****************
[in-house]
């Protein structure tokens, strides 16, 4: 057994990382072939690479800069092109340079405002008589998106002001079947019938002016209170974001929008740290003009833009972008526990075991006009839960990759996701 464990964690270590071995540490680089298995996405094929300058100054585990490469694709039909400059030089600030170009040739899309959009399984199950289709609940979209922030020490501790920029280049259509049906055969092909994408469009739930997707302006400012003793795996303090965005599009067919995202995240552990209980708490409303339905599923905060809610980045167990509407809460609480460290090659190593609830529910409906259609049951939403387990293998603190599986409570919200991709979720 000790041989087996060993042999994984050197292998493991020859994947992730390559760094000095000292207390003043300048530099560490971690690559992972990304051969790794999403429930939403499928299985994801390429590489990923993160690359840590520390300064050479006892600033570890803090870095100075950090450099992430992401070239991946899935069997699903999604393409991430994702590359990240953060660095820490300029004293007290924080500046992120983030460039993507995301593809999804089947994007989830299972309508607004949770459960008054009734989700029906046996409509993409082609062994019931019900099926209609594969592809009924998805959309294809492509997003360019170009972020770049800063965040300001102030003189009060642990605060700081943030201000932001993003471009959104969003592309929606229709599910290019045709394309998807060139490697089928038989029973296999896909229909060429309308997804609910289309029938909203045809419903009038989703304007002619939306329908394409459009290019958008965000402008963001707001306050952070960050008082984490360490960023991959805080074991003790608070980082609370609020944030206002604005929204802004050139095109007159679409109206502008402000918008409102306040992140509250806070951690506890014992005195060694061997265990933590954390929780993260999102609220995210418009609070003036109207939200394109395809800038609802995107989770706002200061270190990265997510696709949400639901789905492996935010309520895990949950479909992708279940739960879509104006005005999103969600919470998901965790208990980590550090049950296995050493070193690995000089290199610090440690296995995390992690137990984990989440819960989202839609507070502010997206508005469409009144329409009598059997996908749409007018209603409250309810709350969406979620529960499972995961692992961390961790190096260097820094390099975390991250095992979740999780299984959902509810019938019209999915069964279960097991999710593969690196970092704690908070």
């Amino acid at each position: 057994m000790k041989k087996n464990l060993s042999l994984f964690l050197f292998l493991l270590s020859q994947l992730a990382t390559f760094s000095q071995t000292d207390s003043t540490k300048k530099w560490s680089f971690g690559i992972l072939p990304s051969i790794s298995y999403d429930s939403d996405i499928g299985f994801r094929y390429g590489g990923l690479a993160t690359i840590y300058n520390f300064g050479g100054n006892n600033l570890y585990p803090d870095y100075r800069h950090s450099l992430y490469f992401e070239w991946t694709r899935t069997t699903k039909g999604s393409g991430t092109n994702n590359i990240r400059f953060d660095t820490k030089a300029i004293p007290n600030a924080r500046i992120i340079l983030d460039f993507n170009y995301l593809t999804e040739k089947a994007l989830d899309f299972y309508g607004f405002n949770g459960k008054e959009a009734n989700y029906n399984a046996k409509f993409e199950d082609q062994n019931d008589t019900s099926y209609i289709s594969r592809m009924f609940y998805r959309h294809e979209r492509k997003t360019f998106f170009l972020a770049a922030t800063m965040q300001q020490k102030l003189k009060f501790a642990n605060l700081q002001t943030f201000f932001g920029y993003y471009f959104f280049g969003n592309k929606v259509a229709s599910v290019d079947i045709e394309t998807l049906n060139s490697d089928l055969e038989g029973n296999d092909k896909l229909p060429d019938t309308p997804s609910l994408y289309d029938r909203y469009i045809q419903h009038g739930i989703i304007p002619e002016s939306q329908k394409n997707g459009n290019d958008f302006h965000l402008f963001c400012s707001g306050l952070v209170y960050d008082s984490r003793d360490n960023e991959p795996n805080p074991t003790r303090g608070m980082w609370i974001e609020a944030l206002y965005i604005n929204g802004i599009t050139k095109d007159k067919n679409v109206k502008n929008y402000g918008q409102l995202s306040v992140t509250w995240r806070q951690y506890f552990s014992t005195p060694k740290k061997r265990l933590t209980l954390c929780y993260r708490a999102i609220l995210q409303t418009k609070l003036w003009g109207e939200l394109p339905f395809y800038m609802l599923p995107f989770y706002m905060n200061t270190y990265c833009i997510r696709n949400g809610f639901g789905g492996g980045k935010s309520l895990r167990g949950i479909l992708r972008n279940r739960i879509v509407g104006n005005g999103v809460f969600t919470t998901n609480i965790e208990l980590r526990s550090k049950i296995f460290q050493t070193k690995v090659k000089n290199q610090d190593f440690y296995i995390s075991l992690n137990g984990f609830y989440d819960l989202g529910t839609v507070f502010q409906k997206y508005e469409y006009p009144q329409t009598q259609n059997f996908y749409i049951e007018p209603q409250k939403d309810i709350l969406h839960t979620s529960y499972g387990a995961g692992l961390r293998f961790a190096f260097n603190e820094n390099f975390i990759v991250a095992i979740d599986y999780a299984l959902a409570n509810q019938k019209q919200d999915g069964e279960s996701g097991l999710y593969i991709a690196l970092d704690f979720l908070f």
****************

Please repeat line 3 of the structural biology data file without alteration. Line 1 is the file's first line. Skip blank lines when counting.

């Amino acid at each position: 057994m000790k041989k087996n464990l060993s042999l994984f964690l050197f292998l493991l270590s020859q994947l992730a990382t390559f760094s000095q071995t000292d207390s003043t540490k300048k530099w560490s680089f971690g690559i992972l072939p990304s051969i790794s298995y999403d429930s939403d996405i499928g299985f994801r094929y390429g590489g990923l690479a993160t690359i840590y300058n520390f300064g050479g100054n006892n600033l570890y585990p803090d870095y100075r800069h950090s450099l992430y490469f992401e070239w991946t694709r899935t069997t699903k039909g999604s393409g991430t092109n994702n590359i990240r400059f953060d660095t820490k030089a300029i004293p007290n600030a924080r500046i992120i340079l983030d460039f993507n170009y995301l593809t999804e040739k089947a994007l989830d899309f299972y309508g607004f405002n949770g459960k008054e959009a009734n989700y029906n399984a046996k409509f993409e199950d082609q062994n019931d008589t019900s099926y209609i289709s594969r592809m009924f609940y998805r959309h294809e979209r492509k997003t360019f998106f170009l972020a770049a922030t800063m965040q300001q020490k102030l003189k009060f501790a642990n605060l700081q002001t943030f201000f932001g920029y993003y471009f959104f280049g969003n592309k929606v259509a229709s599910v290019d079947i045709e394309t998807l049906n060139s490697d089928l055969e038989g029973n296999d092909k896909l229909p060429d019938t309308p997804s609910l994408y289309d029938r909203y469009i045809q419903h009038g739930i989703i304007p002619e002016s939306q329908k394409n997707g459009n290019d958008f302006h965000l402008f963001c400012s707001g306050l952070v209170y960050d008082s984490r003793d360490n960023e991959p795996n805080p074991t003790r303090g608070m980082w609370i974001e609020a944030l206002y965005i604005n929204g802004i599009t050139k095109d007159k067919n679409v109206k502008n929008y402000g918008q409102l995202s306040v992140t509250w995240r806070q951690y506890f552990s014992t005195p060694k740290k061997r265990l933590t209980l954390c929780y993260r708490a999102i609220l995210q409303t418009k609070l003036w003009g109207e939200l394109p339905f395809y800038m609802l599923p995107f989770y706002m905060n200061t270190y990265c833009i997510r696709n949400g809610f639901g789905g492996g980045k935010s309520l895990r167990g949950i479909l992708r972008n279940r739960i879509v509407g104006n005005g999103v809460f969600t919470t998901n609480i965790e208990l980590r526990s550090k049950i296995f460290q050493t070193k690995v090659k000089n290199q610090d190593f440690y296995i995390s075991l992690n137990g984990f609830y989440d819960l989202g529910t839609v507070f502010q409906k997206y508005e469409y006009p009144q329409t009598q259609n059997f996908y749409i049951e007018p209603q409250k939403d309810i709350l969406h839960t979620s529960y499972g387990a995961g692992l961390r293998f961790a190096f260097n603190e820094n390099f975390i990759v991250a095992i979740d599986y999780a299984l959902a409570n509810q019938k019209q919200d999915g069964e279960s996701g097991l999710y593969i991709a690196l970092d704690f979720l908070f």